A cookie is a text file stored in a user’s web browser on any device they use to access a website that holds information regarding the user’s visit, such as preferences. When the user returns, the browser provides the cookie with the stored information to the site.

What cookies are used for?

   Cookies are used for adjusting a website’s content to fit a user’s preferences and optimize the website. They store useful information that improve the user’s experience of a website. They are most commonly used for:

  •     Recognizing the type of device a user is browsing with and any preferences applied to optimize the website specifically for the device.
  •     Creating statistics that help website owners to understand how their users interact with their website, which allows them to improve their structure and content.

What types of cookies are used?

   There are two types of cookies: persistent cookies and session cookies. Persistent cookies remain on your hard drive for a period of time specified in the cookie’s file parameters or until removed manually. When you return to a website and it requires you to login again despite previously storing your login information, it is usually because the persistent cookie expired; this helps to increase security while maintaining accessibility.

   Session cookies, on the other hand, are used temporarily and expire once the website or browser is closed. They are used to track user activity on a website during a single visit. When a website requires that you verify your age or location once every visit before allowing you to view content and without requiring additional personal details, that is a session cookie at work.

Do cookies include personal data?

   If there is a need for the collection of personal information, such as for creating accounts, then cookies may store personal information. However, it is required by data protection law that users are informed of the collection of personal data. This data will also be encrypted to render it inaccessible for unauthorized users.

Managing cookies

   By default, browsers are configured to accept cookies. However, these settings may be changed to block cookies entirely, or to inform the user each time they are used. Detailed information about cookies and the options associated with them are available in each browsers’ settings.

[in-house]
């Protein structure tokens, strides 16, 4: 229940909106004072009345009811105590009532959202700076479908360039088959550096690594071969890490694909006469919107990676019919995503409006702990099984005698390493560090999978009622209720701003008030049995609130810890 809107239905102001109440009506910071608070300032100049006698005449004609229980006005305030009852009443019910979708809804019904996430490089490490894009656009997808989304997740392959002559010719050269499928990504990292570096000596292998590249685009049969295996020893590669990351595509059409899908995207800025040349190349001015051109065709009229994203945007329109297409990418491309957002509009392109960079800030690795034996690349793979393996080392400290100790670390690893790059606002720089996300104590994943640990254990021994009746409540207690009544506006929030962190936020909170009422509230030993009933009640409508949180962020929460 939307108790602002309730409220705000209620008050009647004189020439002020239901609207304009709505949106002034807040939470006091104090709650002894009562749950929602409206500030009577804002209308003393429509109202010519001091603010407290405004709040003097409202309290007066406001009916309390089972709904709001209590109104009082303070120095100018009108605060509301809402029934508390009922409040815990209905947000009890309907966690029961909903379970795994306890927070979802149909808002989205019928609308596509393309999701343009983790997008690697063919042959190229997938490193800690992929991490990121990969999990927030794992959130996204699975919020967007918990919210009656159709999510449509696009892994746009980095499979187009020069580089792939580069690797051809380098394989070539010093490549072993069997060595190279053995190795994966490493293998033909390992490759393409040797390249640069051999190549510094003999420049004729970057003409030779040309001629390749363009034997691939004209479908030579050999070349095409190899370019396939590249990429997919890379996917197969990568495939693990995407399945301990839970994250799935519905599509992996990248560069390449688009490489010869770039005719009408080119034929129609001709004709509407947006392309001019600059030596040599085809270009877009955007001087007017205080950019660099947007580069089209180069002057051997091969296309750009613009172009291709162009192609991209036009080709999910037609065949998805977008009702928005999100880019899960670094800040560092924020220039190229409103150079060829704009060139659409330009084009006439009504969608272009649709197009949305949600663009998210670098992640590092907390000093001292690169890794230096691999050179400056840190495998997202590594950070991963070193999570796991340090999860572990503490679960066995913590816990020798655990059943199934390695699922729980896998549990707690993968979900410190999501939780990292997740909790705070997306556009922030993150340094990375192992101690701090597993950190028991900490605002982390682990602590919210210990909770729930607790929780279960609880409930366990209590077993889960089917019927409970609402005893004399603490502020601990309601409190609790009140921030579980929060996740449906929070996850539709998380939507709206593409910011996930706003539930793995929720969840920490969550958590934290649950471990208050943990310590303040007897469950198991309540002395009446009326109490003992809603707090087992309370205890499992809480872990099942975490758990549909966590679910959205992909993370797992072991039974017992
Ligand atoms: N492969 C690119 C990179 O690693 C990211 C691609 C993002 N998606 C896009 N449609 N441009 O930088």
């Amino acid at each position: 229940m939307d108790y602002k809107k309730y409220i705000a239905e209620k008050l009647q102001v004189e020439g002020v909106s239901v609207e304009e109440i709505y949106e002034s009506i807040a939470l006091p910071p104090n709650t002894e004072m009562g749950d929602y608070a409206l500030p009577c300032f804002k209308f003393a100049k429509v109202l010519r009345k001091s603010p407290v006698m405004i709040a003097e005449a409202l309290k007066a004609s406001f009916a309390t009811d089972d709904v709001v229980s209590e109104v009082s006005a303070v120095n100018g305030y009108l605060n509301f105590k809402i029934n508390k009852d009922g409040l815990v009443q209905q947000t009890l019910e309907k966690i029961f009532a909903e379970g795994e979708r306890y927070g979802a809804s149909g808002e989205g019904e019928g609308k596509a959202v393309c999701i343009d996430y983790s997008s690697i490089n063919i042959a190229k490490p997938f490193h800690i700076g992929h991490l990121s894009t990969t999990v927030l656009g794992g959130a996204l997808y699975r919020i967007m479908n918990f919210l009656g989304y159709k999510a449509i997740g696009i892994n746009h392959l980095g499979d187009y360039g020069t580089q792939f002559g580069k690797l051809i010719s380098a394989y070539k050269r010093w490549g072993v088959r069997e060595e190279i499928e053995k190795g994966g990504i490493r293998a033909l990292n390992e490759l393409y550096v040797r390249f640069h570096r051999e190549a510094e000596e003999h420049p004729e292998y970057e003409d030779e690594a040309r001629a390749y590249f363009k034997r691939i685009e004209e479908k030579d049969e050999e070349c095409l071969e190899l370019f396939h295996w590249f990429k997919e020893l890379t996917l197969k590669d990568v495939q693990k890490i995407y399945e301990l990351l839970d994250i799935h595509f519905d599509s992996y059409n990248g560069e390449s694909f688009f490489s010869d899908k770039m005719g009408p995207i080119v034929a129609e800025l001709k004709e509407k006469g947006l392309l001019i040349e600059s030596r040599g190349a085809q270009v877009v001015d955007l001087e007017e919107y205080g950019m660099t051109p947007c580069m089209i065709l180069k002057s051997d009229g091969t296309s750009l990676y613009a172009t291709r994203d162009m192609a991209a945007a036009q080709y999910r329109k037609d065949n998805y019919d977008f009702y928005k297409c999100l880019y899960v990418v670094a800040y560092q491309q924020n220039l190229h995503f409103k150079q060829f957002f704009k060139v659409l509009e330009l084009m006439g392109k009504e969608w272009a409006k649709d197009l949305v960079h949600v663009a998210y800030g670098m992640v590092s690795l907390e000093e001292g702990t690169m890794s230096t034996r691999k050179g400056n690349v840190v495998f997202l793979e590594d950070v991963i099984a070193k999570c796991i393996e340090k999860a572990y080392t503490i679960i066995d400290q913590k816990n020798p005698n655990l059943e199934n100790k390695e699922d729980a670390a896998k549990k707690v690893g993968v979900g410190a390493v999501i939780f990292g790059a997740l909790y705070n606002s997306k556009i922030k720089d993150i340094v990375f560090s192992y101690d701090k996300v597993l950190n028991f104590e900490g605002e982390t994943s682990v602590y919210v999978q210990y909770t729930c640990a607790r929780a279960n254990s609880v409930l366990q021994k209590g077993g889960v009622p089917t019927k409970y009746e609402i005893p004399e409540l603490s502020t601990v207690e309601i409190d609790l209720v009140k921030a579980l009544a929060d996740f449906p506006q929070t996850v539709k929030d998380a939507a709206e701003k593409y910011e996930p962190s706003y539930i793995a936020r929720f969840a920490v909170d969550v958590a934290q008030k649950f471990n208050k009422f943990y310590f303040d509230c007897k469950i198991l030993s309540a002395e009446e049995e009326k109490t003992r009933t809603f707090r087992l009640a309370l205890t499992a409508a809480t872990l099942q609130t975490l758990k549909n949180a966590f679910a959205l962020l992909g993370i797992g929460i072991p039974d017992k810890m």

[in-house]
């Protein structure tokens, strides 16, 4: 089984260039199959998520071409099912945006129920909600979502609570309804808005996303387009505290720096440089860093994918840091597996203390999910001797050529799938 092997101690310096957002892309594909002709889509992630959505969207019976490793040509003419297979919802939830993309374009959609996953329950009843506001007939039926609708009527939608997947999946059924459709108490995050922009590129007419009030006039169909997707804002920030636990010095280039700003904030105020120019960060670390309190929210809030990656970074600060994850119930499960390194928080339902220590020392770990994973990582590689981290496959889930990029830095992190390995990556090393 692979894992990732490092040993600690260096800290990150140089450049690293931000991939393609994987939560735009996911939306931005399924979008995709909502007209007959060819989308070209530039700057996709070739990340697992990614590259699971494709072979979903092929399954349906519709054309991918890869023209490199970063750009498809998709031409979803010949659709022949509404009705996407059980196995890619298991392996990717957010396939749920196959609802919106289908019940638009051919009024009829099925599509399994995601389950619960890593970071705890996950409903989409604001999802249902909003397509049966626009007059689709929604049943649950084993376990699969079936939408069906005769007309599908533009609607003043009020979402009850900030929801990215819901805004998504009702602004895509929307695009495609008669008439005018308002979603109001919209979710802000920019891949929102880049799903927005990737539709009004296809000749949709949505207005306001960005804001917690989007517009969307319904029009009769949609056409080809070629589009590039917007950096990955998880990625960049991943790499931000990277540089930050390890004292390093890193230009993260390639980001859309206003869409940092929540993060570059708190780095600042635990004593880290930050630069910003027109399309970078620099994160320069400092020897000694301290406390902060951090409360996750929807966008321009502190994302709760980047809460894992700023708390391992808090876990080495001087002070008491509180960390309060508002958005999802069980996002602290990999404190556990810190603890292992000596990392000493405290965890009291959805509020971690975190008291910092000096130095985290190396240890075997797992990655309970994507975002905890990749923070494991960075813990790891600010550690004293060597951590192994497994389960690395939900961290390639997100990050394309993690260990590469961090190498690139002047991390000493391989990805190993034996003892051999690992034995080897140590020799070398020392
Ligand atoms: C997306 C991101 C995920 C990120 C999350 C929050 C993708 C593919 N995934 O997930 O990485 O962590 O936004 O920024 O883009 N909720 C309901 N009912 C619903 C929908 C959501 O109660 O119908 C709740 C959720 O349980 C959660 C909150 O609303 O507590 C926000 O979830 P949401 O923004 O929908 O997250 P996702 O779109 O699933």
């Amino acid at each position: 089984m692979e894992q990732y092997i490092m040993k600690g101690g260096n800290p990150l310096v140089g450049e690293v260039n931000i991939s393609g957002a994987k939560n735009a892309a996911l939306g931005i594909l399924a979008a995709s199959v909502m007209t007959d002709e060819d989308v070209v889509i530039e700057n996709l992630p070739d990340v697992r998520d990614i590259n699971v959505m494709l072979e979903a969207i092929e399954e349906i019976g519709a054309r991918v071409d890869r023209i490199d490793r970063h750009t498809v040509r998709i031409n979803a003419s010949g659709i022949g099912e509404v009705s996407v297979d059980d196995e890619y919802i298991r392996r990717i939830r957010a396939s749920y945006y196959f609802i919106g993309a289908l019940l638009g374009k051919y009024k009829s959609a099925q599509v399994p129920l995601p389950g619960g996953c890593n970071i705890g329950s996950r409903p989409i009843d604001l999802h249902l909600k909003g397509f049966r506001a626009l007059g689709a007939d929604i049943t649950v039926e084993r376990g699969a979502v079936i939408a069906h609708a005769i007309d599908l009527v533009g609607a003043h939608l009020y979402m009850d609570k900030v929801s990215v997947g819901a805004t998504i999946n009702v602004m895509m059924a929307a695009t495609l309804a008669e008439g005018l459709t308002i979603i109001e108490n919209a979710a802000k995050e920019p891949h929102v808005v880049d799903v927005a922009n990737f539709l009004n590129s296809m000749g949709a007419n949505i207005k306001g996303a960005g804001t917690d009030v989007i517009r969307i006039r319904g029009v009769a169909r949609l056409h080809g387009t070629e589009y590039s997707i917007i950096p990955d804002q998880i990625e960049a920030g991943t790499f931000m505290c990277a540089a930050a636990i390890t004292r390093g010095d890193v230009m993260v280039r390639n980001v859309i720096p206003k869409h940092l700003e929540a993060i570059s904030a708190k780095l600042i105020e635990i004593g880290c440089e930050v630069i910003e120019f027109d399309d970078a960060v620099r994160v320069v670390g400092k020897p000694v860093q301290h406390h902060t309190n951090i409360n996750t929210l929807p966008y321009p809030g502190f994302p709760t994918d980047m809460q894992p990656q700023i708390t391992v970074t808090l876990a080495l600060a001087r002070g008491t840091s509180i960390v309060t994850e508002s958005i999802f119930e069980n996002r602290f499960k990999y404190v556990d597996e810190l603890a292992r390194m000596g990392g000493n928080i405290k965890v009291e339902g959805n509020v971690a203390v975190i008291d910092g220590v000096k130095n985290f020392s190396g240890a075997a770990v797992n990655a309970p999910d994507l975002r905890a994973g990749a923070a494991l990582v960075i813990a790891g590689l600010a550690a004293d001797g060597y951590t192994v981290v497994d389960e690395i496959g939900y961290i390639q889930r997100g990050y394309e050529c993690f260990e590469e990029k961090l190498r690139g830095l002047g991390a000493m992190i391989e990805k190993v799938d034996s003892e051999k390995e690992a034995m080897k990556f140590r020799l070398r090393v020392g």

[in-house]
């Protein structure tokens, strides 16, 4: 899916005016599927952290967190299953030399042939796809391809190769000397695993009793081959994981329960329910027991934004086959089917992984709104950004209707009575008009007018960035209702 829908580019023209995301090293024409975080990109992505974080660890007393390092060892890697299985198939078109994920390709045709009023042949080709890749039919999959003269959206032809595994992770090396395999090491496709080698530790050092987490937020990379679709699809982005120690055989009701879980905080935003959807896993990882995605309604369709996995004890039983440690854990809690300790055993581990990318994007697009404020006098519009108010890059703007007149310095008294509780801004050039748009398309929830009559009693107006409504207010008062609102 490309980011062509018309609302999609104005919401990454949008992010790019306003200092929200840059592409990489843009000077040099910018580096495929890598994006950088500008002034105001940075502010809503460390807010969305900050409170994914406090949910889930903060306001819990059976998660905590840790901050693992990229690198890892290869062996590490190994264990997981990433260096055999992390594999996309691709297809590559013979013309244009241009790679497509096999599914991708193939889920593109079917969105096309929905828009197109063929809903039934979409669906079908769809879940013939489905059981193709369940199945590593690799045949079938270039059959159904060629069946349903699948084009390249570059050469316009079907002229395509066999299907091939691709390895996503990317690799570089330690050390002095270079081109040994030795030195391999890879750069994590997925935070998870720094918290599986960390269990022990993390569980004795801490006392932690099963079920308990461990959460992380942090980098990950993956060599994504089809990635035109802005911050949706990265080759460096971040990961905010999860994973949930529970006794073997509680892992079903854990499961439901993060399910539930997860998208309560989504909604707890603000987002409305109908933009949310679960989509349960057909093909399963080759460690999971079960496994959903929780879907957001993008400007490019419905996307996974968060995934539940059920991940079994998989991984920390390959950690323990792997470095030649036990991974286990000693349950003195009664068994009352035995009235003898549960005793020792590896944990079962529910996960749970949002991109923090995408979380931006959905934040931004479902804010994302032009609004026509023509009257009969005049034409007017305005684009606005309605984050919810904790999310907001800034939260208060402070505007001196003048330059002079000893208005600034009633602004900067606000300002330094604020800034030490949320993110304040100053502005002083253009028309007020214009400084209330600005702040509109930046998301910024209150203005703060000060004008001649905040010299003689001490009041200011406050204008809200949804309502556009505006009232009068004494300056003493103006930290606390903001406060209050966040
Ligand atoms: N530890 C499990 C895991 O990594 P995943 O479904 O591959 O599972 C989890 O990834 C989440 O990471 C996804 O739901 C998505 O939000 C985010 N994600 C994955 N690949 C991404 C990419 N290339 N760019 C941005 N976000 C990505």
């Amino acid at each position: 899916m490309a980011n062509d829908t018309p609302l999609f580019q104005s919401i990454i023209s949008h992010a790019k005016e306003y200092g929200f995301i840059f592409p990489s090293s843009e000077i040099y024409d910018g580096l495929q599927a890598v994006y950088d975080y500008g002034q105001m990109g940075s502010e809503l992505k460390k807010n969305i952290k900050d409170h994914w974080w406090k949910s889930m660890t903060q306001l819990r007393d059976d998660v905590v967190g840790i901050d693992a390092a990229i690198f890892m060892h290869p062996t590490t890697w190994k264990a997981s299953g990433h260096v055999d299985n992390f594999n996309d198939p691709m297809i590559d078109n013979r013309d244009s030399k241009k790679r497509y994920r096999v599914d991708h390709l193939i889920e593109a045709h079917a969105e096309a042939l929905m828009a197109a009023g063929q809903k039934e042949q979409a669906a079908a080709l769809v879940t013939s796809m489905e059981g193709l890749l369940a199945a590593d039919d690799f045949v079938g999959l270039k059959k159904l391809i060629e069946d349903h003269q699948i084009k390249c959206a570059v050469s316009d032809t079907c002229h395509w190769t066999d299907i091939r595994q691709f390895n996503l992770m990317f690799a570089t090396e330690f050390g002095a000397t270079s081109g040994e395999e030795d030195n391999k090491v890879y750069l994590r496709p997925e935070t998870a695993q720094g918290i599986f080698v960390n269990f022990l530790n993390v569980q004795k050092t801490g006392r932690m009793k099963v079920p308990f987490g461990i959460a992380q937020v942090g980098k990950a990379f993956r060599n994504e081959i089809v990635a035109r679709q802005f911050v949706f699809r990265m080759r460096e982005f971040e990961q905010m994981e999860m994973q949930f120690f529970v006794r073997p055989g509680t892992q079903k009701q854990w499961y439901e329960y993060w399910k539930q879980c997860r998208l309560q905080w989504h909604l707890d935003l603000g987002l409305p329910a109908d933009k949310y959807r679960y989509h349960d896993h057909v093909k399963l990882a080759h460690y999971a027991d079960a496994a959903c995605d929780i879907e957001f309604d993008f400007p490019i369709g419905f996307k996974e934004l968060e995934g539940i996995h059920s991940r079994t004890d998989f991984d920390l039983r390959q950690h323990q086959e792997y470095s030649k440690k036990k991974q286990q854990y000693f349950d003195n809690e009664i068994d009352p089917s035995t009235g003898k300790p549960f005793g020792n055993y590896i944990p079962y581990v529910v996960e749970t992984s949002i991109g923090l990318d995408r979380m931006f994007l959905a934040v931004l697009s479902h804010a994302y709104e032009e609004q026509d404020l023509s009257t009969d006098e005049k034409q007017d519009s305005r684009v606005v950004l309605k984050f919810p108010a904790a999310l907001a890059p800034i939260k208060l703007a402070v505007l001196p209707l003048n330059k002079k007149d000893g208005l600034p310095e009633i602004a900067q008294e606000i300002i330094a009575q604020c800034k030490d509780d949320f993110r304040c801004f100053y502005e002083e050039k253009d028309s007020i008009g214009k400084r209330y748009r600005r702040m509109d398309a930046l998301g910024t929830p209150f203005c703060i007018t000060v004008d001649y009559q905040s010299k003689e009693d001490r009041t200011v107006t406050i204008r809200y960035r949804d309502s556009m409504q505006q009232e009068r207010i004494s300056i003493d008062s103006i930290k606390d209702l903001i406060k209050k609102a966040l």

Which cookies does collect olores.org?

   Olores.org collect cookies for 2 purposes:

  • Register statistical data.
  • Set language preferences.

   In addition we use third party cookies through Statcounter to collect different data.

StatCounter Analytics Cookies

   StatCounter is a web analytics service. We use StatCounter to track activity on our website. These stats help us to understand how people are interacting with our website and to improve the design and functionality of our site so that we can offer a better online experience to our visitors. If you visit olores.org, a StatCounter analytics cookie (called "is_unique") may  be placed in your browser.  This cookie is used only to determine whether you are a first-time or returning visitor and to estimate unique visits to the site. No personal information is stored in the cookie.

Refuse Statcounter cookies.

You may set your browser to refuse/accept StatCounter analytics cookies by clicking here.

NOTES:

    • Your decision to refuse/accept StatCounter analytics cookies applies to all websites which use the StatCounter service (including the StatCounter site itself).
    • If you refuse all StatCounter analytics cookie, a refusal cookie (called "refusal_cookie") will be set to remember this preference and any existing StatCounter analytics cookies in your browser will be destroyed.
    • If you delete/remove/destroy the refusal cookie, you must revisit this page in order to re-set your preference.
    • The refusal cookie is set only for your current browser and machine. If you use multiple browsers/machines, you must set a refusal cookie in each case.
    • You can also change your cookie settings directly in your browser. Learn more about cookies and how to manage them here: http://www.allaboutcookies.org/cookies/index.html
    • Or you can learn about how to adjust cookie settings for specific browsers here: